A Primer on Sucrose Solutions
The purpose of this three-part article on sucrose solutions is to provide information on a topic that is a bit more complex than most people think.  Much of the published nectar data uses different units of measurement than those used in books and on websites.  It is often a case of comparing apples and oranges.  Hopefully after reading this primer, you will have a better understanding of this subject.

Part I- Basic Information and Calculations; Analysis of the 1 : 4 Solution

Concentration Units

When a solid is dissolved in a liquid to form a solution, the concentration is usually expressed in either of two ways:

(1) Weight of solid per volume of solution

The most common units are: grams (g) of solid/liter of solution

(2) Weight % = 100 x (weight of solid/weight of solution)

Since the weight of solution = weight solid + weight liquid,

Weight % = 100 x weight of solid/(weight of solid + weight of liquid)

The shorthand used to designate a weight % concentration is % (w/w).

In chemistry, the only time that a concentration is expressed as volume % is when both components are liquids.  The shorthand to designate volume % is % (v/v).  

If you mix Liquid A and Liquid B together, then
Liquid A % (v/v) = 100 x (vol of liquid A/vol of  solution)

If we wanted to determine volume % for a solid dissolved in a liquid, the equation would be:

Solid % (v/v)  = 100 x (vol of solid/vol of solution)

The reason that chemists never use % (v/v) when working with solids in liquids is that the characteristics of the solid (coarse powder, superfine powder, etc.) directly affect how much is contained in a given volume.  For example, if you measure out 1 cup of superfine popcorn salt, it will weigh about 30% more than 1 cup of kosher salt crystals.  When you specify one cup of a solid in a recipe, you have to be certain that everyone is using the same material.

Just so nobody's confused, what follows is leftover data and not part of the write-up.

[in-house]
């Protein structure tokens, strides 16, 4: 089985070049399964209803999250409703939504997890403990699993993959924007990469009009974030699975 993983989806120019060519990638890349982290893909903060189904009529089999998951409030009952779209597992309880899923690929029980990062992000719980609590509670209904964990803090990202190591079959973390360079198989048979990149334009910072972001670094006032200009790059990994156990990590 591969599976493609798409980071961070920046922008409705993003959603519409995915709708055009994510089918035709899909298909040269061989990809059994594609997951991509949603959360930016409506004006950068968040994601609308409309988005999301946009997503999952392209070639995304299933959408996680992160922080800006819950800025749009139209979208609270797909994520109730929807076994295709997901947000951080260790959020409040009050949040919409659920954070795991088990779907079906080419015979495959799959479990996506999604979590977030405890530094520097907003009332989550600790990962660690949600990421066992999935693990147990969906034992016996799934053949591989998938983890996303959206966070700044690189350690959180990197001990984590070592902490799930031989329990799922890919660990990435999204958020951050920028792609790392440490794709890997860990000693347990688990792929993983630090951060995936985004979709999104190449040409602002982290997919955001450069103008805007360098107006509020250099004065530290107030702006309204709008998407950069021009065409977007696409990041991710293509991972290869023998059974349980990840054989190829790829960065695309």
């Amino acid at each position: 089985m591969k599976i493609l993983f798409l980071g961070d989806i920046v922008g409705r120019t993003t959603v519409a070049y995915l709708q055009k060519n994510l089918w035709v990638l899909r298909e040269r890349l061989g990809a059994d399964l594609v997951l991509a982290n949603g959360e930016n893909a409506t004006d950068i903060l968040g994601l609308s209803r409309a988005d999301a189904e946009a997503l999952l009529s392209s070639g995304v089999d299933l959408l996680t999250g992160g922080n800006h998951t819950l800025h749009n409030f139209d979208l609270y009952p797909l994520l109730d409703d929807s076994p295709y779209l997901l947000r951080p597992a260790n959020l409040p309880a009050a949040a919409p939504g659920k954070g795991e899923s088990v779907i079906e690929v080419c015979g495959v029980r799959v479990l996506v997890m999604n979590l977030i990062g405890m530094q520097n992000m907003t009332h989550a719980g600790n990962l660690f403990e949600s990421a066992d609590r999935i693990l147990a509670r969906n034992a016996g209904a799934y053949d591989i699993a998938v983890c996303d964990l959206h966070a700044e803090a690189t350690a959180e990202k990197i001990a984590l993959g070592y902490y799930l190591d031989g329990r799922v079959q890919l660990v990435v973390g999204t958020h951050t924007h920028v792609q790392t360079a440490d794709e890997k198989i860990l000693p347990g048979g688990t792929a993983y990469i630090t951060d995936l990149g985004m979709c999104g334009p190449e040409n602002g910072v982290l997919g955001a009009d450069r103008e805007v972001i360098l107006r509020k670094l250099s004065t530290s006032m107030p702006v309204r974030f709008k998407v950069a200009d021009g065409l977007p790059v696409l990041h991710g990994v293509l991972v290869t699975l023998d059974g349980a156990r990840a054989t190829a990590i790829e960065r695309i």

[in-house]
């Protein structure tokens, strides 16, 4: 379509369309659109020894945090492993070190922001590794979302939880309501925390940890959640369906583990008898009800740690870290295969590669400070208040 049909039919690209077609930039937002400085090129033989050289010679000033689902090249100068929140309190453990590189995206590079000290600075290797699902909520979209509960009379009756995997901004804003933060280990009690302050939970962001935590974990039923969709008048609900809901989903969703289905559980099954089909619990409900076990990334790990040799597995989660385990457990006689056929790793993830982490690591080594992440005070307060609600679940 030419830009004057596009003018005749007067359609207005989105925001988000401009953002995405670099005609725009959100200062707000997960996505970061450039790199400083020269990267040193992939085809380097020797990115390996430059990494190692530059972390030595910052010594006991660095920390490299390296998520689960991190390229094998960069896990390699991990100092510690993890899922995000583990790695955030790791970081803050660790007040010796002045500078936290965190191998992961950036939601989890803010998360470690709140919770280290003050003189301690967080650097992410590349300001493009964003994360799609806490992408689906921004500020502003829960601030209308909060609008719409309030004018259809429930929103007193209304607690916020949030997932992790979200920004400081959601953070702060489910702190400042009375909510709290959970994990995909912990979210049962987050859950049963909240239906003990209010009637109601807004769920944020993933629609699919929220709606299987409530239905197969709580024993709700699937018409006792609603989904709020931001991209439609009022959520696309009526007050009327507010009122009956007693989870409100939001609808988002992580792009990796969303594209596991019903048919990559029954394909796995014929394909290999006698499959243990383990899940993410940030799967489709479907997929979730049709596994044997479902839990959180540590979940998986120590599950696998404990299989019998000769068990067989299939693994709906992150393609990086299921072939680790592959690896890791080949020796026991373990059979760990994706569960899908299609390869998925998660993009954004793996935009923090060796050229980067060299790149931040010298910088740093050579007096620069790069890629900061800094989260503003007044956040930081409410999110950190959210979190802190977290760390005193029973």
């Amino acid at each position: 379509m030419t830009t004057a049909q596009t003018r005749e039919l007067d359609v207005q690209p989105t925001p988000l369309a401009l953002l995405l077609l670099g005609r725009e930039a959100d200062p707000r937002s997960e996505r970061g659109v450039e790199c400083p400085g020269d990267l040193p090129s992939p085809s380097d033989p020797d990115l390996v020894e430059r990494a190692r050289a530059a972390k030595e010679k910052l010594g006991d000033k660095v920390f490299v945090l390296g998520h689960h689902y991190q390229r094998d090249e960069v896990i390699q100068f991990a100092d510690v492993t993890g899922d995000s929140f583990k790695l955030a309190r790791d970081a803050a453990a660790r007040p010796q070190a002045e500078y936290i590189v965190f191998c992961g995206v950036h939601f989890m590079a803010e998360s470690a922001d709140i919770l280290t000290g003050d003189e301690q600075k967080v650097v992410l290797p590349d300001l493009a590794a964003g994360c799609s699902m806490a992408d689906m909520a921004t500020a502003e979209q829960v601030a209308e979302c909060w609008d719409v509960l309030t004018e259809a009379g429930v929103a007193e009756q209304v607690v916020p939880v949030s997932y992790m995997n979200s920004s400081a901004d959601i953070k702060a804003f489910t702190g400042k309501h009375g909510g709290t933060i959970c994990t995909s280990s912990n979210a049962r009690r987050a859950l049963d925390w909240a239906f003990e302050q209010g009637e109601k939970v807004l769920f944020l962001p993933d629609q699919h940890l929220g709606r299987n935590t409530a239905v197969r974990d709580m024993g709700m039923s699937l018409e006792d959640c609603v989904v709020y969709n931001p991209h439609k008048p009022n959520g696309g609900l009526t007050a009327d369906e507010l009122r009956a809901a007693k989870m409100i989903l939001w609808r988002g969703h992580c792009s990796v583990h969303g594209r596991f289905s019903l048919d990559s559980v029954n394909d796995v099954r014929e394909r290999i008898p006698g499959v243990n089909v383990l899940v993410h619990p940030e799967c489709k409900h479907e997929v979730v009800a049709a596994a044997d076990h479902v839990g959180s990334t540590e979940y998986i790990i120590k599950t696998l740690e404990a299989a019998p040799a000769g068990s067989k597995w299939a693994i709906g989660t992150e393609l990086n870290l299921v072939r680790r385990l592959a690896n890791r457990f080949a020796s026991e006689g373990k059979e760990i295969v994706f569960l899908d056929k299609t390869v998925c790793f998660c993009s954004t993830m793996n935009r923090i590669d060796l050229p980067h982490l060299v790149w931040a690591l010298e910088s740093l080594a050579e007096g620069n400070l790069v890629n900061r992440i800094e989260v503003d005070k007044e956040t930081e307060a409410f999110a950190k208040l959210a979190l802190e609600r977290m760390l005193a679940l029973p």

The simplest and best way around this issue is to always add solids by weight.  Weight is not affected by the characteristics of the solid and you will always add the same amount.  This is how solids are measured in the manufacture of drugs.

The Standard Nectar Recipe: 1 Part Sucrose : 4 Parts Water

This is the standard recipe given for hummingbird nectar.  The usual instruction is to mix 1 cup of sucrose (table sugar) with 4 cups of water.  On virtually every website and in many papers, this recipe is incorrectly called a 20% solution.  The type of percentage is almost never designated (v/v or w/w).

If we take 1 cup sucrose and add it to 4 cups water, what do we get?  We have to determine the volume of the solution in order to calculate the % (v/v).  I have access to a laboratory of calibrated containers and scales, so I could perform these tests very accurately.  

Start with a calibrated measuring container that will hold at least 5 cups total.  After we add 4 cups of water and 1 cup of sucrose, we can measure the final volume of the solution.  When we do this, we find that the final volume is slightly more than 4.5 cups (4.54 cups to be exact).  Now we can calculate the % (v/v) of our 1 : 4 sucrose solution:

Sucrose % (v/v) = 100 x  (1 cup sugar/4.54 cups solution) = 22.0% (v/v)

An important thing to remember is that 1 cup of sugar does not add 1 cup to the final volume; instead 1 cup of sugar adds only about 0.5 cup.  Most authors incorrectly assume that 1 cup of sugar changes the volume by 1 cup. This assumption results in significant errors, especially when the concentration is 1 : 3 or higher.

What is the 1 : 4 recipe in % (w/w)?  To calculate this, we need to measure the weight of 1 cup of sugar and the weight of 4 cups of water.  The CRC Handbook of Chemistry and Physics contains the information for water:

1 cup water = 236.17 g (at room temperature); 4 cups = 944.7 g

To measure the weight of sucrose, I took a 5 pound bag of C&H cane sugar to the lab and made 10 separate measurements using a calibrated 8 oz measuring cup.  The average of the ten measurements:

1 cup sucrose = 206 g

Now we can calculate our 1 : 4 recipe in terms of weight: